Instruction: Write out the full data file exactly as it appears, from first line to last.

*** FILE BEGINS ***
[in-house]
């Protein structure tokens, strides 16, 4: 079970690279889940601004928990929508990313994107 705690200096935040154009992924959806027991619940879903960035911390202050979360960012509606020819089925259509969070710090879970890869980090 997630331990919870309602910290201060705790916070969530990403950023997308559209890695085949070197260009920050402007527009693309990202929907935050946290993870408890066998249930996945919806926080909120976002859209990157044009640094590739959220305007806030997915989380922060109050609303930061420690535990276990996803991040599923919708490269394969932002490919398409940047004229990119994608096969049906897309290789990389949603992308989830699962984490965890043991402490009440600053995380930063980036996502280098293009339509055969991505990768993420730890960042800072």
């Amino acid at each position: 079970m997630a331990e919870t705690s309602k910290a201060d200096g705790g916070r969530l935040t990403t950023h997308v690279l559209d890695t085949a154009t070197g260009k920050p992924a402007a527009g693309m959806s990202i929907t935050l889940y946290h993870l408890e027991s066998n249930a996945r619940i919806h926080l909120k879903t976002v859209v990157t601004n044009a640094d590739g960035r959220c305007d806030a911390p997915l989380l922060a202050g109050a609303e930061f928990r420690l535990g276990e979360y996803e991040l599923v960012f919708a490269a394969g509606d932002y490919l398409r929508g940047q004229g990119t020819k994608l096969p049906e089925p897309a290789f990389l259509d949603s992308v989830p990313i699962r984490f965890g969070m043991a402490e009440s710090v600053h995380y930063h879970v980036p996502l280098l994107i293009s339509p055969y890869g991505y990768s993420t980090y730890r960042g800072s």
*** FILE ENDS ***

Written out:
[in-house]
């Protein structure tokens, strides 16, 4: 079970690279889940601004928990929508990313994107 705690200096935040154009992924959806027991619940879903960035911390202050979360960012509606020819089925259509969070710090879970890869980090 997630331990919870309602910290201060705790916070969530990403950023997308559209890695085949070197260009920050402007527009693309990202929907935050946290993870408890066998249930996945919806926080909120976002859209990157044009640094590739959220305007806030997915989380922060109050609303930061420690535990276990996803991040599923919708490269394969932002490919398409940047004229990119994608096969049906897309290789990389949603992308989830699962984490965890043991402490009440600053995380930063980036996502280098293009339509055969991505990768993420730890960042800072």
């Amino acid at each position: 079970m997630a331990e919870t705690s309602k910290a201060d200096g705790g916070r969530l935040t990403t950023h997308v690279l559209d890695t085949a154009t070197g260009k920050p992924a402007a527009g693309m959806s990202i929907t935050l889940y946290h993870l408890e027991s066998n249930a996945r619940i919806h926080l909120k879903t976002v859209v990157t601004n044009a640094d590739g960035r959220c305007d806030a911390p997915l989380l922060a202050g109050a609303e930061f928990r420690l535990g276990e979360y996803e991040l599923v960012f919708a490269a394969g509606d932002y490919l398409r929508g940047q004229g990119t020819k994608l096969p049906e089925p897309a290789f990389l259509d949603s992308v989830p990313i699962r984490f965890g969070m043991a402490e009440s710090v600053h995380y930063h879970v980036p996502l280098l994107i293009s339509p055969y890869g991505y990768s993420t980090y730890r960042g800072s």